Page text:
Brakes, the UK foodservice wholesaler, has partnered with KPS, the UK ecommerce agencies, to digitally transform its operations during the covid-19 lockdown.
The project opened up its B2B food delivery site to the public with the launch of a new Direct To Consumer (D2C) ecommerce offer, giving UK households an alternative to visiting the supermarket or relying on online grocery delivery slots.
With the sudden closure of pubs and restaurants during lockdown, foodservice wholesaler Brakes was able to step in alongside fellow wholesaler, Bidfood, to support the Government in providing food and other essentials to the clinically vulnerable, who were required to shield for 12 weeks. From planning to execution in less than nine days, Brakes now delivers more than 200,000 care packages each week across Great Britain.
Brakes also stepped in to support supermarket’s efforts to feed the nation and get food into stores, working with several retailers, including Sainsbury’s and Iceland, to help them meet the surge in demand as panic buying took hold in March. Brakes was able to supply a number of different products, from catering-sized tins of tomatoes to milk, that would usually have been supplied to hospitality and out-of-home food businesses directly to supermarkets to keep the shelves stocked.
In its mission to continue to feed the nation, Brakes recognised the need to begin to supply its restaurant-quality products directly to the public via a new D2C site, for shoppers who were either couldn’t secure an online food delivery or didn’t want to visit the supermarket.
Having successfully partnered with KPS on a series of digital transformation projects previously, including the launch a new e-commerce platform for restaurants, hospitals and schools in 2019, Brakes felt KPS was the partner of choice for the D2C site. With an in-depth understanding of Brakes’ business and its tech stack, Brakes recognised the value that KPS could add in achieving this transformation in a limited timeframe.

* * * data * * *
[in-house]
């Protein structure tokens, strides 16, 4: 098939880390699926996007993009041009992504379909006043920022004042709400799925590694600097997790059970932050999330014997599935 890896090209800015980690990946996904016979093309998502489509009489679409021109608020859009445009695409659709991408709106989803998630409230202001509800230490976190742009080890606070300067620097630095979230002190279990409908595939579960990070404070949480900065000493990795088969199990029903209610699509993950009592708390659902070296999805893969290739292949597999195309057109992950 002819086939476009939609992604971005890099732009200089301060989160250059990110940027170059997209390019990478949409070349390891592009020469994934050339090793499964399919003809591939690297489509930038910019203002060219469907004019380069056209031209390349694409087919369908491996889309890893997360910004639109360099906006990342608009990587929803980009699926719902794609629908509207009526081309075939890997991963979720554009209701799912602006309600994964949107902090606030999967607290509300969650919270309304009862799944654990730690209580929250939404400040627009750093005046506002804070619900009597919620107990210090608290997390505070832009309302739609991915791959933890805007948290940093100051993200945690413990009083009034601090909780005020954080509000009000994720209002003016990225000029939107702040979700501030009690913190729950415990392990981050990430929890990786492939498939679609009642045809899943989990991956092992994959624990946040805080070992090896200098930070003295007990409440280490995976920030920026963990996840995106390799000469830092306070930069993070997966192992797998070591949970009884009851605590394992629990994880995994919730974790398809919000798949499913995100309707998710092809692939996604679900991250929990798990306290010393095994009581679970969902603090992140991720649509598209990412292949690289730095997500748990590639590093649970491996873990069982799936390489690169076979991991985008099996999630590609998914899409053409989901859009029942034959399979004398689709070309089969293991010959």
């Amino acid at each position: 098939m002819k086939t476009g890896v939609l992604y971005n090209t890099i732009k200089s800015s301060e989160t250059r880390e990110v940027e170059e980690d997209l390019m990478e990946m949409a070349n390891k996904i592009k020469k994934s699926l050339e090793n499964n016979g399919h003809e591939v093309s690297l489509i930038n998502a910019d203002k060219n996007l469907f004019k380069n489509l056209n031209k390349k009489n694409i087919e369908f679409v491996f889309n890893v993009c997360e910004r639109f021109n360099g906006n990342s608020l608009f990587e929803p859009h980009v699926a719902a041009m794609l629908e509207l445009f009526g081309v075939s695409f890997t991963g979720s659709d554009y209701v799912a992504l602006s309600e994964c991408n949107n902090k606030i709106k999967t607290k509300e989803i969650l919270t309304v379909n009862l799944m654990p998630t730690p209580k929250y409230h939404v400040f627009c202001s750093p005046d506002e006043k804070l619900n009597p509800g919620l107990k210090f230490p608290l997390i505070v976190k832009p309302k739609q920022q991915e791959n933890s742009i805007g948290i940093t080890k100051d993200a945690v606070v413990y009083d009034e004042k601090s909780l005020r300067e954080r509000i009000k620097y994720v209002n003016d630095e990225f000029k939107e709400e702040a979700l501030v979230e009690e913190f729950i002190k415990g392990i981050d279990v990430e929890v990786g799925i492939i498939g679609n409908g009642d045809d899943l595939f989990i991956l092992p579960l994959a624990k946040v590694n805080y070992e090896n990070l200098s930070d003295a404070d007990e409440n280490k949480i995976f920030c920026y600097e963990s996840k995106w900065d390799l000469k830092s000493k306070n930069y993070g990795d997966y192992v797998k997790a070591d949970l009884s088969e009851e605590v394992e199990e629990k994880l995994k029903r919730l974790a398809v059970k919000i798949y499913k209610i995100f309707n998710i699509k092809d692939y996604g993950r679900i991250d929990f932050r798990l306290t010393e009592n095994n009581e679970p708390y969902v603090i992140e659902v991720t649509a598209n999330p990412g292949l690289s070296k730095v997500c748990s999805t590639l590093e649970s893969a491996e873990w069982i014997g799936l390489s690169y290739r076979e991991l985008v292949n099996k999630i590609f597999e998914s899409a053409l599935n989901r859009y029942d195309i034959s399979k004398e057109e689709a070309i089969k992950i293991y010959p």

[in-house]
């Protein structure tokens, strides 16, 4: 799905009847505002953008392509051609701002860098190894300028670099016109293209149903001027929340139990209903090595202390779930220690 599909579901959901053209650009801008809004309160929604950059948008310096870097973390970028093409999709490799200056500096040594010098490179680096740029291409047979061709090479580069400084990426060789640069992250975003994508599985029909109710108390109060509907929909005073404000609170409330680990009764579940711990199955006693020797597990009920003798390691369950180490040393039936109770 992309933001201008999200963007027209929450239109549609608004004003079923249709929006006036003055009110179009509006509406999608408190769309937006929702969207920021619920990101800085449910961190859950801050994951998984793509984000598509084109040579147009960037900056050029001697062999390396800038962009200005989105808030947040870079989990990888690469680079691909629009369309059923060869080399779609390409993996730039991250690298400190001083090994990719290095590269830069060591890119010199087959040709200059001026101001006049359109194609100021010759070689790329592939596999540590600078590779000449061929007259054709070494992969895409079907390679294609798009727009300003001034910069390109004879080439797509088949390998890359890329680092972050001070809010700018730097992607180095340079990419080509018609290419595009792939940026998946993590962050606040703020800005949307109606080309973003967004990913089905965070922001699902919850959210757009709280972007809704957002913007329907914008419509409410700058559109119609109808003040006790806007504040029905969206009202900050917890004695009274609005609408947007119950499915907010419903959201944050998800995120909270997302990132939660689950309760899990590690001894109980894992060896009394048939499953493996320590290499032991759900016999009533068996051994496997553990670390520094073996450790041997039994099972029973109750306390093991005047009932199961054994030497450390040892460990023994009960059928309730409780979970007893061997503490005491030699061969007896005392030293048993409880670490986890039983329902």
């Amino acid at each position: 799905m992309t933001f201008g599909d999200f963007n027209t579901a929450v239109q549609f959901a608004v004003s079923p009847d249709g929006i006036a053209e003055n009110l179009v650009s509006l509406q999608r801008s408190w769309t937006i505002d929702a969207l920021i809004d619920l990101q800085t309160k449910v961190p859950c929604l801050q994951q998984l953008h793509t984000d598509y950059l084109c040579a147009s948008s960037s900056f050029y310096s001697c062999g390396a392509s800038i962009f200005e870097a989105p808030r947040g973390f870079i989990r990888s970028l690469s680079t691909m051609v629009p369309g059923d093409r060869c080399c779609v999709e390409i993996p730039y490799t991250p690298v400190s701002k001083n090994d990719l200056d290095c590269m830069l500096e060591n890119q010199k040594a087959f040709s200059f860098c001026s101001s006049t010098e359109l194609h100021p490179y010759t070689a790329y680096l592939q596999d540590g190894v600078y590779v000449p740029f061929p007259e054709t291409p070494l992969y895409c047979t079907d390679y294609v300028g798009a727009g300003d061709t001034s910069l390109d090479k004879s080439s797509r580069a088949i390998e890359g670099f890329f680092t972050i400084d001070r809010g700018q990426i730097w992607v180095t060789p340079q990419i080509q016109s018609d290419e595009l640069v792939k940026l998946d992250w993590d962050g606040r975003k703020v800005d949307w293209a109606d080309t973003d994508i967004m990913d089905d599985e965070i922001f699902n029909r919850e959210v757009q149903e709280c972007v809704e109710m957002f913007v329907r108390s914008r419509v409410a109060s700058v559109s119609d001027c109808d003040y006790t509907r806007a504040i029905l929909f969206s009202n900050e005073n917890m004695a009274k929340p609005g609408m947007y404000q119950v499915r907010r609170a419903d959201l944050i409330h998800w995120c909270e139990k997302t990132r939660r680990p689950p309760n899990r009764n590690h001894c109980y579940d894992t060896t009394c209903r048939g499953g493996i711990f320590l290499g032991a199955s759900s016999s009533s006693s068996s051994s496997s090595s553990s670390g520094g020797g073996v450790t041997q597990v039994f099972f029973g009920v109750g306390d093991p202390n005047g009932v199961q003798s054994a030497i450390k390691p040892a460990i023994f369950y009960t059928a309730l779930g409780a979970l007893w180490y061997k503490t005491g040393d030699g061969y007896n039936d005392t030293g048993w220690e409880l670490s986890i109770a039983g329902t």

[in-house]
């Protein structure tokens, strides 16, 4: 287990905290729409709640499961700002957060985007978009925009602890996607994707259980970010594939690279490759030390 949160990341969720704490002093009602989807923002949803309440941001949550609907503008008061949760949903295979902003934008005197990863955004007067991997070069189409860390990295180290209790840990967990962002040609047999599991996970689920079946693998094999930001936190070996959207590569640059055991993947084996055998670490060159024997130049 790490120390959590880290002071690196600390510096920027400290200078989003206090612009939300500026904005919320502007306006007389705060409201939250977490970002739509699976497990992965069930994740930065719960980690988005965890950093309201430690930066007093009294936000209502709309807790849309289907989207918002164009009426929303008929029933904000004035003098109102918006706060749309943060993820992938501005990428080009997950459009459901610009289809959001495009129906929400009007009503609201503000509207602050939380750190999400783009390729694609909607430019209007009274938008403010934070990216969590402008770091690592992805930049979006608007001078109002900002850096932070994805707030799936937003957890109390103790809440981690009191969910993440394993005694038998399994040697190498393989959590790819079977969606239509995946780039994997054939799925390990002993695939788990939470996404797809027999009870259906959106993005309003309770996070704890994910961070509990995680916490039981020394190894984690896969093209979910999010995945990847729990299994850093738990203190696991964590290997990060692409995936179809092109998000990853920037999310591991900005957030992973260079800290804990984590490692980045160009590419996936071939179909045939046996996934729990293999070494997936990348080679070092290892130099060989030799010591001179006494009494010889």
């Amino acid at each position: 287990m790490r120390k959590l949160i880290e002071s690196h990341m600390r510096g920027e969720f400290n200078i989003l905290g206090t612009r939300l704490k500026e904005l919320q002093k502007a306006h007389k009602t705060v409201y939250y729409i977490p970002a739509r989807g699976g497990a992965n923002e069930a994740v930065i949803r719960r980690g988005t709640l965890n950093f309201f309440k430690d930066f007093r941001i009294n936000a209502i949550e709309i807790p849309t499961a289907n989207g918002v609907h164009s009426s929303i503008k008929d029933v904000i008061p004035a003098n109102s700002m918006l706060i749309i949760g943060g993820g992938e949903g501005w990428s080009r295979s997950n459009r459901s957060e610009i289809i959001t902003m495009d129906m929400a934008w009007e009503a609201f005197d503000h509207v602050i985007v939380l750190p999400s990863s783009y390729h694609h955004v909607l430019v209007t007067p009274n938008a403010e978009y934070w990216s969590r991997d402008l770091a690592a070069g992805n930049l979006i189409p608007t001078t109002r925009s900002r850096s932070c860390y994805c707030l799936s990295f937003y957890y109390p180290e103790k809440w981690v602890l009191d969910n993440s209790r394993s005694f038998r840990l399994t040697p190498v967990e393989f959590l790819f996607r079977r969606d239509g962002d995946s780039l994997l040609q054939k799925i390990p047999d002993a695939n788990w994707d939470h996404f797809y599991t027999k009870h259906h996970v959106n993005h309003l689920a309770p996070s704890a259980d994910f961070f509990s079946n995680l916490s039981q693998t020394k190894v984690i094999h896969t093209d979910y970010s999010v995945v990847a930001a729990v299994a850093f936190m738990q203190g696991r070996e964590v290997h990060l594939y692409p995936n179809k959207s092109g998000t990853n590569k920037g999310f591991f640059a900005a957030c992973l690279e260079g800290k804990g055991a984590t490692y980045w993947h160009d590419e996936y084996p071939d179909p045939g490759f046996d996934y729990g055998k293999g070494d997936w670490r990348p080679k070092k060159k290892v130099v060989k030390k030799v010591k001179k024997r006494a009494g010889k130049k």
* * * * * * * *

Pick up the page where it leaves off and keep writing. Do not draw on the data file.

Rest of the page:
Within two days, partnering with KPS, Brakes opened its B2B site to the public, accepting phone orders for collection from a select few distribution centres (DCs). It then introduced a complementary Direct to Consumer (D2C) e-commerce site, which would support click and collect.
With new registration, location, payments and customer service processes needing to be designed, tested and implemented at pace, the KPS and Brakes teams worked collaboratively to deliver the implementation of Brakes’ D2C channel. This was launched on the SAP Commerce Cloud platform in nine days, with no impact on Brakes’ vital food delivery that supports those shielding with food packages and its supply chain work.
Now, Brakes can provide groceries to a radius that includes 6.8 million households in the UK, while consumers have access to more than 6,000 Brakes products, through delivery or click-and-collect at 94 nationwide depots.
Alex Protasiuk, Lead Digital Relationship Manager at Brakes, commented: “As a business, we knew we had to respond quickly – which we knew would be challenging, but we have innovative and resilient colleagues at Brakes, so we were able to launch a really great service, in record time. What also made it possible was the support of a trusted partner, and one we felt could deliver exceptional results at pace. The support we received from KPS was nothing short of exceptional, with fast turnaround, and best practice at every stage of the implementation.”
Barnaby Moffat, Commercial Director at KPS, said: “Helping Brakes launch a completely new service, while ensuring the business can still provide essential food supplies to the trade, has been a rewarding project for all the KPS team involved. We understood the importance of delivering this digital transformation project at pace, so we doubled our team and worked around the clock to do all we could to achieve fast and effective results. We look forward to working closely with the team at Brakes as it evolves its D2C offering further, adding further capabilities to deliver ongoing improvements to CX and UX on site.”